But for many businesses, calculating the ROI (return on investment) of digital marketing is a challenge. This challenge comes from the fact that many of us simply do not know the financial value of a website visit.
Why Your Business Should Know the Value of a Website Visit
Consider the example of a slot machine in a Las Vegas. You’re having a great time putting in your money and it’s certainly an enjoyable experience. But then you realise for everyone pound you put it, you’re only getting 50p back. It’s fun, but that’s not good business.
But what if you knew that for every pound you put in the slot machine, you’d get £1.30 out? I’m sure, like me, you’d play that machine all day long. Because it makes business sense. The same applies for any kind of marketing. If you know the value you’re getting out for every pound you get in, you’re much better placed to know whether that is money well spent or not.
So you now know why you should know the value of a website visit, but how do you calculate it? By following these simple steps, you can calculate the value of a visitor to your website in terms of the contribution to your gross profit. Over time and with more data, you’ll find you’re able to refine this maths further:
1) Know the Value of a Sale
How much is a sale worth to you in your business? Hopefully, you know this without too much thought – for the majority of businesses, this is the average selling price (ASP).
So let’s say you sell holiday accommodation in the Lake District. You have a range of properties available but your overall average selling price is £1,000. Of that, you know you make around £300 gross profit (GP1) – so the value of a sale in your business is £300.
2) Know Your Conversion Rate
Now you need to know how many website visitors you need to make a sale – your conversion rate. This means having the data from your website to fully back up your assumptions, so make sure you use analysis tools like Google Analytics to monitor how many visits you get to your website and then how many of those go on to buy from you.
Going back to the example of the holiday accommodation company, let’s say that for every 100 visits to your website, you get one booking. That would mean you’re converting at 1%. From this, you know that if you get 100 visits to your website, you’ll get 1 booking and therefore £300. So every 100 visits is worth £300 to you – and therefore 1 visit is worth £3.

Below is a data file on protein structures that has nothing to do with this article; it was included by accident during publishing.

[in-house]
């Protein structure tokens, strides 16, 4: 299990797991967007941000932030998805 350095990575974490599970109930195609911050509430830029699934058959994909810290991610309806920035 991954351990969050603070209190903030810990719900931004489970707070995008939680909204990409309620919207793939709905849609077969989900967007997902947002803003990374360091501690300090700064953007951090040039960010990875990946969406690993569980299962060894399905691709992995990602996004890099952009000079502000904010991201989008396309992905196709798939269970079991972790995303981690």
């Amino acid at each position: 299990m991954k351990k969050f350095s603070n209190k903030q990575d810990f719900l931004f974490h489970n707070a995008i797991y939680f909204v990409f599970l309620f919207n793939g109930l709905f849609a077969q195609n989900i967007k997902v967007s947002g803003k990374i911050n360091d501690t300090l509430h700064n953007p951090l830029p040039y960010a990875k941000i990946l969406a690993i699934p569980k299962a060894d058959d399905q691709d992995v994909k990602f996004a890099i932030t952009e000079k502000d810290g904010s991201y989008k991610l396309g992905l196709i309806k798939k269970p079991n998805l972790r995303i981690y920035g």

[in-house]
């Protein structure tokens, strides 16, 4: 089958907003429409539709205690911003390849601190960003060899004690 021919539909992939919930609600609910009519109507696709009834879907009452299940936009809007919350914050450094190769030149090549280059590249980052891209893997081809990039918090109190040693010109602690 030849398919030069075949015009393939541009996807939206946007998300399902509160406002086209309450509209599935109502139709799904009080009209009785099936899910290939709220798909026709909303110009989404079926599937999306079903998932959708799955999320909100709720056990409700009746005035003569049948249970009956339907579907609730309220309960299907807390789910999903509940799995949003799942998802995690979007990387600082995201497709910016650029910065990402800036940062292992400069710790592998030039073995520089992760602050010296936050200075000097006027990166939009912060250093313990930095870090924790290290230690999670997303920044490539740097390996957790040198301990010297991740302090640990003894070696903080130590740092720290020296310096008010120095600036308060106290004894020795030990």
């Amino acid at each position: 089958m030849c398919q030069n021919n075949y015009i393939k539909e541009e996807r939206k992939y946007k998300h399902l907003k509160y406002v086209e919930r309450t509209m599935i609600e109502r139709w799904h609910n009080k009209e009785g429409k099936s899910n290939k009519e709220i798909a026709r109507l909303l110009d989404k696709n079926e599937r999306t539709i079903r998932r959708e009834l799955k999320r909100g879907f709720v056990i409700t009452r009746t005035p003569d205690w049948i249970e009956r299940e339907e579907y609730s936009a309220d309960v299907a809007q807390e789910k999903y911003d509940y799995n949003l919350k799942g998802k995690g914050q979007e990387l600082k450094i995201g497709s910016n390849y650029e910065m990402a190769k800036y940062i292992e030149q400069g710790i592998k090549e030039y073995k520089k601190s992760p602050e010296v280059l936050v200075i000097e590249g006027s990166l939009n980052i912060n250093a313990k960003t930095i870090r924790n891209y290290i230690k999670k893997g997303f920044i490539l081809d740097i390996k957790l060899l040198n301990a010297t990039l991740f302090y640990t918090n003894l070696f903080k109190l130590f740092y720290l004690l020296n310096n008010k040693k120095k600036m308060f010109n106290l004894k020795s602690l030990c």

Applying the Value of a Website Visit to Campaign Analysis
Once you know the value of a website visit, the final piece to the puzzle is to know the cost of each visit. So for each marketing activity you undertake, be it online or off, how much does it cost you and how many visitors does it produce? This means you need to track how many website visitors you get from a marketing campaign and how much that campaign costs.
For offline marketing, there are various techniques to calculate enquiries (the offline equivalent of a website visit) from a marketing campaign. For example, you might provide people a specific discount code on a leaflet which they have to quote when calling you, in which case you simply count up the number of people who called and quoted that discount code.
If you know that the leaflet cost you £2,000 to produce and that it gave you 1,000 new visits, the cost per visit was £2.00. Now that you’ve calculated the value of a visit in step 2, you can see that, for this particular example, this is a good investment – you’re spending £2.00 to get £3.00 out.
Online, this is a little more complicated, but not impossible. There are various techniques to help you to track the leads you get from online campaigns too.
For example, you might use the Google URL Builder tool to build a custom URL for a page you plan to share. You can then track that URL in Google Analytics (or your Analytics programme) to see how many people came to your website through that link. Simpler still, you could use Google’s new Channels section on Analytics to see the amount of traffic each channel produced, be it social, direct, organic search or paid ads:
You’ll also need to assign a cost to each marketing activity. You may not have clear cut production costs like a leaflet would, but you know if you have spent any money on marketing materials to use on this particular campaign, or you know the cost of paying the employee/agency which undertook the work for you. In PPC terms, this would simply be the ad spend plus any management costs. Thus, you can assign a cost and track how many website visits it produced. Assuming you also know the conversion rate and the value of a sale, you can determine how worthwhile this activity was.
By tracking the impact of your work, knowing the cost and knowing the value of conversions, you can use simple maths to work out whether the activity makes business sense – and whether it’s worth playing that slot machine again or not.
Other Considerations When Analysing Marketing Activity
Of course, there are other things you need to take into account when analysing the full ROI of any marketing activity. The calculations provided in this blog provide a guideline, allowing you to assess the value of a website visit in terms of the contribution to your gross profit (gross profit is the total revenue less the cost of sales).
Because gross profit doesn’t all drop to the bottom line, you may wish to elaborate on these calculations over time. By incorporating the cost of the marketing activity and other operational costs, and the conversion rate of each specific activity (because not all activities will generate the same conversion rate) you can calculate exactly what each specific activity contributes to your net profit (i.e. your bottom line).
If you have any questions about calculating the value of a website lead, feel free to leave a comment in the comments box below or call us on 0115 948 0123 to find out how we can help you to improve the ROI of your marketing.